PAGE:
What the charts show, however, is the magnitude and evolution of the standard deviation in headways along the route. This is a value that measures the degree to which data values are close to or scattered around the average value. If the SD is low, then most of the individual values are close to the average, and therefore the headways are all close to the average value. If the SD is high, then headways are erratic. The average may be well-behaved and fit the schedule, but times between individual vehicles can vary considerably. Typically, about 2/3 of the data points will lie within one SD either way of the average. Therefore, if the average is 5 minutes, and the SD is 8 minutes, 2/3 of the data points lie between 2 and 8 minutes. The rest are beyond this range.

This has some relation to the TTC’s own goals for headway reliability. Until fairly recently, vehicles were considered to be “on time” if they were within 3 minutes of their scheduled time. On occasion, the TTC would report this value relative to scheduled headway, rather than to the timetable, to acknowledge that riders care more about reliability than the “on time performance” of individual vehicles. This measure has been replaced with a new target in which vehicles should leave terminals no more than 1 minute early and no more than 5 minutes late. This is ostensibly the same 6 minute window, but with three important differences:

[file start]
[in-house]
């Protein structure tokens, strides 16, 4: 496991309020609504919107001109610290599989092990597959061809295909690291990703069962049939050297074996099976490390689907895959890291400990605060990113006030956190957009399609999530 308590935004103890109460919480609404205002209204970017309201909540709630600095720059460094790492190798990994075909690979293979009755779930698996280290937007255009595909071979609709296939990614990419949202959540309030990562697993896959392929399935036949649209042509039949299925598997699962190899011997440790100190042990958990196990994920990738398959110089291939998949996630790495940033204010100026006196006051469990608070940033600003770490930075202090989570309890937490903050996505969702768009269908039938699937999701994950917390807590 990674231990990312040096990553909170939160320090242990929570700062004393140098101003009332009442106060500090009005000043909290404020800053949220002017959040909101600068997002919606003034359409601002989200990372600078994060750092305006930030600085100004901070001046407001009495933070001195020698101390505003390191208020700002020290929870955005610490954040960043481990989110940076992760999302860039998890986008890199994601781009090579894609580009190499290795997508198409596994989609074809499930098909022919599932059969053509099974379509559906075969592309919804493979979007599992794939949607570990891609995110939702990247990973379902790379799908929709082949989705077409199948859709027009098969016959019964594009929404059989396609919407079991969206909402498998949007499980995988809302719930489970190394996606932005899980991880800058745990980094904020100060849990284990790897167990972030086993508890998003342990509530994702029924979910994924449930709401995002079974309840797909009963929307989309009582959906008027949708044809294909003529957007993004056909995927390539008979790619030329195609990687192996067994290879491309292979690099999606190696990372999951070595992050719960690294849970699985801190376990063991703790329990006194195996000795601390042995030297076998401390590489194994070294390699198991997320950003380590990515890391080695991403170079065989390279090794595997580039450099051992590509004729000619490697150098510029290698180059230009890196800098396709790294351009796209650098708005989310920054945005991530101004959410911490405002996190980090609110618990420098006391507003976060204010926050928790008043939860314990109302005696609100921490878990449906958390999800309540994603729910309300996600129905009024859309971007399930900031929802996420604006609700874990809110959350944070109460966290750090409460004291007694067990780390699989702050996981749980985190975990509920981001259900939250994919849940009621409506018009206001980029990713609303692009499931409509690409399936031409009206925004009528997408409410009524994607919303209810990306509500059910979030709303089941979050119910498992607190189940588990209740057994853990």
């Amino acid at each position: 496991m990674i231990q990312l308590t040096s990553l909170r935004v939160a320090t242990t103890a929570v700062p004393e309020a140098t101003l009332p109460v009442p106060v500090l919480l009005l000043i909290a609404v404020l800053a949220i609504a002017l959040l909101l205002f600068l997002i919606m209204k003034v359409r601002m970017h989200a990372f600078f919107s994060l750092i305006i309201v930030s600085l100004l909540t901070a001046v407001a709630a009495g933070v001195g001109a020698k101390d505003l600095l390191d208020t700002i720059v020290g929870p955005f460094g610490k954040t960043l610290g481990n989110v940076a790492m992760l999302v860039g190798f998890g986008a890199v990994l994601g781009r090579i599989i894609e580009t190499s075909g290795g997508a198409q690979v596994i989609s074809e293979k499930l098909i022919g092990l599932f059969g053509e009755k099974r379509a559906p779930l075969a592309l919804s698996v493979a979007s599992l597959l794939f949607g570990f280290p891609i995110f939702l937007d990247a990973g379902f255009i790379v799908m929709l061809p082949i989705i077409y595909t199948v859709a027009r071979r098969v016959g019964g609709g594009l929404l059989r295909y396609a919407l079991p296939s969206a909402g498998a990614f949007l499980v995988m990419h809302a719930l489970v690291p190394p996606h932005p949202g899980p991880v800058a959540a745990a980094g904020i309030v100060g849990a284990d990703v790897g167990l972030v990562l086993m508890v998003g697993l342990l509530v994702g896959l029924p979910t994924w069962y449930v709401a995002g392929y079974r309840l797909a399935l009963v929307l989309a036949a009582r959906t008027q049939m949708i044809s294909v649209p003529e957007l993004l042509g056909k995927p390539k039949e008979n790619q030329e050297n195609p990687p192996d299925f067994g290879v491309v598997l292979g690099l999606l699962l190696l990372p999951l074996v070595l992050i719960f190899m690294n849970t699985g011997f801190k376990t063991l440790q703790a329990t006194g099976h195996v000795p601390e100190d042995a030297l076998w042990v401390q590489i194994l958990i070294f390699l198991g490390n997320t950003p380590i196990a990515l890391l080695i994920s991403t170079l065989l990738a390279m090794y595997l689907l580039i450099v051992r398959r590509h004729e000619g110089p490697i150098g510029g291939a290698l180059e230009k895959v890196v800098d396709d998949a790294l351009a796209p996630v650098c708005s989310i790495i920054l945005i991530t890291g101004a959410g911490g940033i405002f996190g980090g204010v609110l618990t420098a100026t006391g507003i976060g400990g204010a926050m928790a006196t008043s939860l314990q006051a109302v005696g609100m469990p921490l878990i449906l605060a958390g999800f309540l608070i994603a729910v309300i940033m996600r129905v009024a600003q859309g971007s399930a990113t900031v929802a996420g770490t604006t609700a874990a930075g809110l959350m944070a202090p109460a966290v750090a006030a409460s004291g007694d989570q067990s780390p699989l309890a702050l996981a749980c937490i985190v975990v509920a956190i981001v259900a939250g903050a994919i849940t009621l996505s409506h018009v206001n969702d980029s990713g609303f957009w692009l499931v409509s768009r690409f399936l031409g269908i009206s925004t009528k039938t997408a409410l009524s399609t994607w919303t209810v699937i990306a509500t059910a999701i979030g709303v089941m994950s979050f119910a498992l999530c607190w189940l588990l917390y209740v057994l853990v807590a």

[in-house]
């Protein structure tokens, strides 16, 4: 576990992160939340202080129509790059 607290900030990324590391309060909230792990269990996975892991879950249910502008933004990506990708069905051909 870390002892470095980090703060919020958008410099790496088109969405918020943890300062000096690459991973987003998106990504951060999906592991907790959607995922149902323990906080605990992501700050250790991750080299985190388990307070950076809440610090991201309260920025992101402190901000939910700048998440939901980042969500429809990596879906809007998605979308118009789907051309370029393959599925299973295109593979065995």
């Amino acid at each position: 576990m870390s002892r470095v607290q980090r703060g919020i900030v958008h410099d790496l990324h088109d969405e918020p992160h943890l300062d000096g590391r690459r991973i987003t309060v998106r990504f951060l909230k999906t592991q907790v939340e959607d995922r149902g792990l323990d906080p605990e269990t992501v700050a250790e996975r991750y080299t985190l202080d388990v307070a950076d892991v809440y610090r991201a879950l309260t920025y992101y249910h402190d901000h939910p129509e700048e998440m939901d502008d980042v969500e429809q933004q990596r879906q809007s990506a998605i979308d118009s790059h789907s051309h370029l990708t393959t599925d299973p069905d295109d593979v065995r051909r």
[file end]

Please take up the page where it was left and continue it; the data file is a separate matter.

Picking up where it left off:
• The measure is always to timetable values, not to headways. Service can be operating on a regular spacing, but be off schedule, and therefore rank poorly. However, “on time” performance is a TTC goal because it minimizes overtime payments.